The Duke of Sussex unveiled a sleek new haircut on Friday when accompanying Jon Bon Jovi to the world-famous Abbey Road Studios in London.
He appeared to have had a substantial trim ahead of his first meeting with the US rocker who has donated his song Unbroken to the Invictus Games Choir and sported a neater short back and sides. That comes in the phase of his transition between 2 countries who showcased his difference in attitude rising above the royal criticism with a fresher look.
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Testing, testing🎙… • Recorded inside Abbey Road Studios, home to The Beatles and other music legends, The Duke of Sussex joins Jon Bon Jovi and the Invictus Games Choir for a special live session in aid of the Invictus Games Foundation. The song being played, called ‘Unbroken’, was created by Jon Bon Jovi to shine a spotlight on those veterans living with Post Traumatic Stress Injury (PTSI), to honour their service and acknowledge the strength of the Armed Forces community. The Duke and JBJ are both strong supporters of the military community, with The Duke founding the Invictus Games in 2014. The Invictus Games Choir, made up of wounded, injured and sick veterans and serving personnel from all services and different ranks of the UK Armed Forces, have come together to use the power of music to aid their recovery. Although The Duke was unable to sing, leaving the vocals to the professionals, the special single that was recorded in Studio 2 where The Beatles recorded 11 out of their 13 albums, and will be released in March in support of the @WeAreInvictusGames. Video © SussexRoyal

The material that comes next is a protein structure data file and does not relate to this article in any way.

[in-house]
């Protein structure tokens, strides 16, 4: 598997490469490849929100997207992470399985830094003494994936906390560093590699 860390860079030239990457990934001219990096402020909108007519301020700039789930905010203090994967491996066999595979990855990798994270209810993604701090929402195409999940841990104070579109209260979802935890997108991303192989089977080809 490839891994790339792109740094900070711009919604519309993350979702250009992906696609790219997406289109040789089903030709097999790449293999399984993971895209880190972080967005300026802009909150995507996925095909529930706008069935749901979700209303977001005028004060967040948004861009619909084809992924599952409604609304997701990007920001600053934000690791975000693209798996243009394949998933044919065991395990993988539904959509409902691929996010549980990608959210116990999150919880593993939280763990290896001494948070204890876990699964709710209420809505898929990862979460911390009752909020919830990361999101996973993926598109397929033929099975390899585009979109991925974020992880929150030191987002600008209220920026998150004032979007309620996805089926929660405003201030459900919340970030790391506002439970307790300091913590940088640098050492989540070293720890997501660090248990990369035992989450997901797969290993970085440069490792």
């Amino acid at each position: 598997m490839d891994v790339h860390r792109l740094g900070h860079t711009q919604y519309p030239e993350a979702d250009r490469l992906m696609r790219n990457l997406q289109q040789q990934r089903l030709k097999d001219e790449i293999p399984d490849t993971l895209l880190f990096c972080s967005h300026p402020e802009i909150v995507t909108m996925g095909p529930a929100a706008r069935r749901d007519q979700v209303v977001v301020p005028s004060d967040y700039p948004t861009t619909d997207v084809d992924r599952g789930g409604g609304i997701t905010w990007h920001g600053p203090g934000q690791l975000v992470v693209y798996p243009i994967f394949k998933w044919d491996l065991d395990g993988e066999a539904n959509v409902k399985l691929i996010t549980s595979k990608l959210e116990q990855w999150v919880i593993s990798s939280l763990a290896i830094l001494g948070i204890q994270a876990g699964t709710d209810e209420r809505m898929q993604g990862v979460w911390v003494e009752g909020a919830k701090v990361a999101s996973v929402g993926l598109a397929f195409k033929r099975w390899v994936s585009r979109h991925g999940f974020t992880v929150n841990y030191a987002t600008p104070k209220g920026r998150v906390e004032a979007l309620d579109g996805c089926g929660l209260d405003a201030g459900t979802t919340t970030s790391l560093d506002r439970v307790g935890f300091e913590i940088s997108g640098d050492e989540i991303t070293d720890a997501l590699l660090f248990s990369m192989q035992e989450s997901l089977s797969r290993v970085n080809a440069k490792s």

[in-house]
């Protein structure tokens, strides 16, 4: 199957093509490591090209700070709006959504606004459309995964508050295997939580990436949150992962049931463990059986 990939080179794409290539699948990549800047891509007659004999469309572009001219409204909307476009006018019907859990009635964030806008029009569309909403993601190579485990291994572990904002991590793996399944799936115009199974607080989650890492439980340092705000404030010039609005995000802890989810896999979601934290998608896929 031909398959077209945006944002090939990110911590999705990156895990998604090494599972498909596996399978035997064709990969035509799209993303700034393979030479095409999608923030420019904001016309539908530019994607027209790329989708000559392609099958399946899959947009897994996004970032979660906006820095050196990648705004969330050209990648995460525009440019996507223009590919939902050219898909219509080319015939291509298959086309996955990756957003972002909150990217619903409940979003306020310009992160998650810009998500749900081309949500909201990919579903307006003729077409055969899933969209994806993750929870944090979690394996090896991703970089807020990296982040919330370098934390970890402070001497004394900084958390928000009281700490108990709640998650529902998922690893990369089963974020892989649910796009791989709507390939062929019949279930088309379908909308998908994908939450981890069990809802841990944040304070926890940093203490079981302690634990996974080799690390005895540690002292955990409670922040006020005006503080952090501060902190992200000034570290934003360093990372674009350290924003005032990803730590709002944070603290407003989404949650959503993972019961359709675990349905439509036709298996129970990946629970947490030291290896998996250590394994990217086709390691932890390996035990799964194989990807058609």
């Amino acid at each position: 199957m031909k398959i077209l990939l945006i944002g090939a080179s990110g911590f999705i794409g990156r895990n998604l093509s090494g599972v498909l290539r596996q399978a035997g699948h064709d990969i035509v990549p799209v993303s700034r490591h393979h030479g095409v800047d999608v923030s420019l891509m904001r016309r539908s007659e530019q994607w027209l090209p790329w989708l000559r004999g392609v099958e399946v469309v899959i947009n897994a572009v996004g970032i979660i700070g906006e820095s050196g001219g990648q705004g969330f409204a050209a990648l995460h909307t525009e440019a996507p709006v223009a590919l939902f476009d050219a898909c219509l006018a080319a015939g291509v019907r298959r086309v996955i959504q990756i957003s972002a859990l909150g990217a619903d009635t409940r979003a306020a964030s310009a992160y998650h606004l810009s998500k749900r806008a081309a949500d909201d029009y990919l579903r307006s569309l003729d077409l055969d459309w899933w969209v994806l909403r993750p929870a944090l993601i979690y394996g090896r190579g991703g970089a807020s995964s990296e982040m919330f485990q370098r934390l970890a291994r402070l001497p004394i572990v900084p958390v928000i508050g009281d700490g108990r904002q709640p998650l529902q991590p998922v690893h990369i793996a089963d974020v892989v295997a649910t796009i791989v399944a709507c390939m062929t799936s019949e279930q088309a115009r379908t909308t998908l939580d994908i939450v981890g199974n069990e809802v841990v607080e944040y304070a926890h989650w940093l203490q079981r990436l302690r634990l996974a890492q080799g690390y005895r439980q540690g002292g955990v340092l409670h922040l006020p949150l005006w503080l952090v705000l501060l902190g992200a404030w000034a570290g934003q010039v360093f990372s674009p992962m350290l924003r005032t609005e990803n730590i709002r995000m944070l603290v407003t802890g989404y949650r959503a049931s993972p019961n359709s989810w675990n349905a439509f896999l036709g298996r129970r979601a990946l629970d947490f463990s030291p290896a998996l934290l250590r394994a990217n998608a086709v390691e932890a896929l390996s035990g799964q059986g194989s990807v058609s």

Paying Due Esteem Towards The Royals: Bon Jovi Play
The Bon Jovi frontman welcomed Harry during one of his last appearances as a senior member of the royal family before he steps down on March 31. Ahead of their encounter, the Livin’ on a Prayer singer said: “In light of everything that’s going on right now, I’m happy that he could take the time to be here for the choir and make it happen.”
“I don’t know what it’s like to walk in his shoes and as an American, I’m further removed, but [we have] immense respect for the family and for his brother and himself, his wife, his father, his grandmother, his grandfather. We have much respect for them in America. That’s all I can comment on. I don’t know what it’s like to walk in his shoes.”
Playing On The Safe Side
Asked if he sympathised with Harry’s desire for more privacy, he replied: “I can understand completely, sure. I can’t really comment, I’m not really here. We see it on the news. It’s very different when you see soldiers at war on the news. People change the channel and then their minds aren’t on them. When we see things like what Harry and Meghan have gone through, we turn the channel off and things are over with. You don’t know what it’s like to walk in anyone else’s shoes.”
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